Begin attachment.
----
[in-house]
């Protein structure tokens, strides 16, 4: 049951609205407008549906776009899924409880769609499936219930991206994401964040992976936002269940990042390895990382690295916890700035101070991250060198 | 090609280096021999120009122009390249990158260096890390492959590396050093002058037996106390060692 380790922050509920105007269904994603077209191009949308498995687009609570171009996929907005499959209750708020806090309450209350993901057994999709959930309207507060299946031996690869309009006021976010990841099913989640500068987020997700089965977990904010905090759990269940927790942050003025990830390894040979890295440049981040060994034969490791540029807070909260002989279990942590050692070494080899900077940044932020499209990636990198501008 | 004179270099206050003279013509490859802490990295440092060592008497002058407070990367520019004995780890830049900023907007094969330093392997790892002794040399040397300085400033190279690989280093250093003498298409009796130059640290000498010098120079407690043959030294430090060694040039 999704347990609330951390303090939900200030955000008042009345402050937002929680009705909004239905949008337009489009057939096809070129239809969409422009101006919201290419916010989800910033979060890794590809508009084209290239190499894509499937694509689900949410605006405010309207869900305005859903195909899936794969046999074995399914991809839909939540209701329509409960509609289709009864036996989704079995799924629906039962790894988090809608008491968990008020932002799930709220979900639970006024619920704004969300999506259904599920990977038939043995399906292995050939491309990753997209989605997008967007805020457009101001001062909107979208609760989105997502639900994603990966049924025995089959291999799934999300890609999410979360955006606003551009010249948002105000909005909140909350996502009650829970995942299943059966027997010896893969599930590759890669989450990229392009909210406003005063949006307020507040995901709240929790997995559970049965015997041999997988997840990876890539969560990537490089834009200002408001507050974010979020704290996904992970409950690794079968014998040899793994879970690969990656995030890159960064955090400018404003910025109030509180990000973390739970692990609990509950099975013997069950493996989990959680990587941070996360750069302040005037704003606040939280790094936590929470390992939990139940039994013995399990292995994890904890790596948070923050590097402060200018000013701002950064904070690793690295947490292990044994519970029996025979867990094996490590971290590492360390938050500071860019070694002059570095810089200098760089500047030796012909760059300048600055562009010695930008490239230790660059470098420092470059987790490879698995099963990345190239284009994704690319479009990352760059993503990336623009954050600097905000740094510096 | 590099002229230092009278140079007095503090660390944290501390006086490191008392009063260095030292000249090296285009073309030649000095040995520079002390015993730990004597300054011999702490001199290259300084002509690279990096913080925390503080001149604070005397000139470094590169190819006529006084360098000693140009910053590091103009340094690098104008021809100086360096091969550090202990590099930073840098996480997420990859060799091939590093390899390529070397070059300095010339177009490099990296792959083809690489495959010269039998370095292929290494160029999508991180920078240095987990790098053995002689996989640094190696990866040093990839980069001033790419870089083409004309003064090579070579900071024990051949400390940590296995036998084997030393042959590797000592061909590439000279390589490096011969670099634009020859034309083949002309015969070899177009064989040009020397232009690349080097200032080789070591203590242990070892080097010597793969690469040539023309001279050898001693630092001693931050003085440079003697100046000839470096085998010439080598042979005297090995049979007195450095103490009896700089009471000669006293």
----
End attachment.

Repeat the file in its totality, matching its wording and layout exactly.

[in-house]
């Protein structure tokens, strides 16, 4: 049951609205407008549906776009899924409880769609499936219930991206994401964040992976936002269940990042390895990382690295916890700035101070991250060198 | 090609280096021999120009122009390249990158260096890390492959590396050093002058037996106390060692 380790922050509920105007269904994603077209191009949308498995687009609570171009996929907005499959209750708020806090309450209350993901057994999709959930309207507060299946031996690869309009006021976010990841099913989640500068987020997700089965977990904010905090759990269940927790942050003025990830390894040979890295440049981040060994034969490791540029807070909260002989279990942590050692070494080899900077940044932020499209990636990198501008 | 004179270099206050003279013509490859802490990295440092060592008497002058407070990367520019004995780890830049900023907007094969330093392997790892002794040399040397300085400033190279690989280093250093003498298409009796130059640290000498010098120079407690043959030294430090060694040039 999704347990609330951390303090939900200030955000008042009345402050937002929680009705909004239905949008337009489009057939096809070129239809969409422009101006919201290419916010989800910033979060890794590809508009084209290239190499894509499937694509689900949410605006405010309207869900305005859903195909899936794969046999074995399914991809839909939540209701329509409960509609289709009864036996989704079995799924629906039962790894988090809608008491968990008020932002799930709220979900639970006024619920704004969300999506259904599920990977038939043995399906292995050939491309990753997209989605997008967007805020457009101001001062909107979208609760989105997502639900994603990966049924025995089959291999799934999300890609999410979360955006606003551009010249948002105000909005909140909350996502009650829970995942299943059966027997010896893969599930590759890669989450990229392009909210406003005063949006307020507040995901709240929790997995559970049965015997041999997988997840990876890539969560990537490089834009200002408001507050974010979020704290996904992970409950690794079968014998040899793994879970690969990656995030890159960064955090400018404003910025109030509180990000973390739970692990609990509950099975013997069950493996989990959680990587941070996360750069302040005037704003606040939280790094936590929470390992939990139940039994013995399990292995994890904890790596948070923050590097402060200018000013701002950064904070690793690295947490292990044994519970029996025979867990094996490590971290590492360390938050500071860019070694002059570095810089200098760089500047030796012909760059300048600055562009010695930008490239230790660059470098420092470059987790490879698995099963990345190239284009994704690319479009990352760059993503990336623009954050600097905000740094510096 | 590099002229230092009278140079007095503090660390944290501390006086490191008392009063260095030292000249090296285009073309030649000095040995520079002390015993730990004597300054011999702490001199290259300084002509690279990096913080925390503080001149604070005397000139470094590169190819006529006084360098000693140009910053590091103009340094690098104008021809100086360096091969550090202990590099930073840098996480997420990859060799091939590093390899390529070397070059300095010339177009490099990296792959083809690489495959010269039998370095292929290494160029999508991180920078240095987990790098053995002689996989640094190696990866040093990839980069001033790419870089083409004309003064090579070579900071024990051949400390940590296995036998084997030393042959590797000592061909590439000279390589490096011969670099634009020859034309083949002309015969070899177009064989040009020397232009690349080097200032080789070591203590242990070892080097010597793969690469040539023309001279050898001693630092001693931050003085440079003697100046000839470096085998010439080598042979005297090995049979007195450095103490009896700089009471000669006293």